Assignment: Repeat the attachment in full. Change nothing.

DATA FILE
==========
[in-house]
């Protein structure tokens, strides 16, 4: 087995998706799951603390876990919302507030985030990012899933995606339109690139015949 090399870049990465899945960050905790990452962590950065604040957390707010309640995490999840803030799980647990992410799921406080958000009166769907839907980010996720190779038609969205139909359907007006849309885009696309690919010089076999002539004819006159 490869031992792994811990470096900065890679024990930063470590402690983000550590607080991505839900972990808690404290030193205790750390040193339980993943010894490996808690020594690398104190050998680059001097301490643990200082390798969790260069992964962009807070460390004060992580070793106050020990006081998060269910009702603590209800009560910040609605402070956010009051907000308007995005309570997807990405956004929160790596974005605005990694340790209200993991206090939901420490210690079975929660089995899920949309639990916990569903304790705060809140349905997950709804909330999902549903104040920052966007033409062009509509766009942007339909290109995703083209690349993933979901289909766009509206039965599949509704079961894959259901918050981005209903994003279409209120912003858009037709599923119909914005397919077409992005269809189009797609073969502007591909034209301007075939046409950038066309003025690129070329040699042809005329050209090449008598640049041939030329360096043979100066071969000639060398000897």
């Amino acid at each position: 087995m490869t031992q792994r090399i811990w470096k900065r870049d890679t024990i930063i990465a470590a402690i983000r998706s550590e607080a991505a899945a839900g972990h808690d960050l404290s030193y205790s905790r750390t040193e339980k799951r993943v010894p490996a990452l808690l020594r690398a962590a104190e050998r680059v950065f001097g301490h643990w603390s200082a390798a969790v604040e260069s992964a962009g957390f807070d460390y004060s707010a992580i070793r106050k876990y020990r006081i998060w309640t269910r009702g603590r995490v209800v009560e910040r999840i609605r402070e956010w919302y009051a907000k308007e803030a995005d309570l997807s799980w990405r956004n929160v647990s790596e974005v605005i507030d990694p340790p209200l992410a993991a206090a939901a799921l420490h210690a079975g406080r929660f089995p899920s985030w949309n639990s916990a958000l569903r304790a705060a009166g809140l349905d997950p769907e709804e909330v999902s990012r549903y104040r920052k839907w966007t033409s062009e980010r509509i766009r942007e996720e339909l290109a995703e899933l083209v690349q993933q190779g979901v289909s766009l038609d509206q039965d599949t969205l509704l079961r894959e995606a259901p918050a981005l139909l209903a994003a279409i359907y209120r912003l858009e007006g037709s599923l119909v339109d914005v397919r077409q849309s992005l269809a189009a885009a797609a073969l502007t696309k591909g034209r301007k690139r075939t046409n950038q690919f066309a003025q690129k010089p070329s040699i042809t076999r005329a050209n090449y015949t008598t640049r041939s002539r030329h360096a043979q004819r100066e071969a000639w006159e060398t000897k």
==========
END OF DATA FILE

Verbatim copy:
[in-house]
């Protein structure tokens, strides 16, 4: 087995998706799951603390876990919302507030985030990012899933995606339109690139015949 090399870049990465899945960050905790990452962590950065604040957390707010309640995490999840803030799980647990992410799921406080958000009166769907839907980010996720190779038609969205139909359907007006849309885009696309690919010089076999002539004819006159 490869031992792994811990470096900065890679024990930063470590402690983000550590607080991505839900972990808690404290030193205790750390040193339980993943010894490996808690020594690398104190050998680059001097301490643990200082390798969790260069992964962009807070460390004060992580070793106050020990006081998060269910009702603590209800009560910040609605402070956010009051907000308007995005309570997807990405956004929160790596974005605005990694340790209200993991206090939901420490210690079975929660089995899920949309639990916990569903304790705060809140349905997950709804909330999902549903104040920052966007033409062009509509766009942007339909290109995703083209690349993933979901289909766009509206039965599949509704079961894959259901918050981005209903994003279409209120912003858009037709599923119909914005397919077409992005269809189009797609073969502007591909034209301007075939046409950038066309003025690129070329040699042809005329050209090449008598640049041939030329360096043979100066071969000639060398000897």
């Amino acid at each position: 087995m490869t031992q792994r090399i811990w470096k900065r870049d890679t024990i930063i990465a470590a402690i983000r998706s550590e607080a991505a899945a839900g972990h808690d960050l404290s030193y205790s905790r750390t040193e339980k799951r993943v010894p490996a990452l808690l020594r690398a962590a104190e050998r680059v950065f001097g301490h643990w603390s200082a390798a969790v604040e260069s992964a962009g957390f807070d460390y004060s707010a992580i070793r106050k876990y020990r006081i998060w309640t269910r009702g603590r995490v209800v009560e910040r999840i609605r402070e956010w919302y009051a907000k308007e803030a995005d309570l997807s799980w990405r956004n929160v647990s790596e974005v605005i507030d990694p340790p209200l992410a993991a206090a939901a799921l420490h210690a079975g406080r929660f089995p899920s985030w949309n639990s916990a958000l569903r304790a705060a009166g809140l349905d997950p769907e709804e909330v999902s990012r549903y104040r920052k839907w966007t033409s062009e980010r509509i766009r942007e996720e339909l290109a995703e899933l083209v690349q993933q190779g979901v289909s766009l038609d509206q039965d599949t969205l509704l079961r894959e995606a259901p918050a981005l139909l209903a994003a279409i359907y209120r912003l858009e007006g037709s599923l119909v339109d914005v397919r077409q849309s992005l269809a189009a885009a797609a073969l502007t696309k591909g034209r301007k690139r075939t046409n950038q690919f066309a003025q690129k010089p070329s040699i042809t076999r005329a050209n090449y015949t008598t640049r041939s002539r030329h360096a043979q004819r100066e071969a000639w006159e060398t000897k």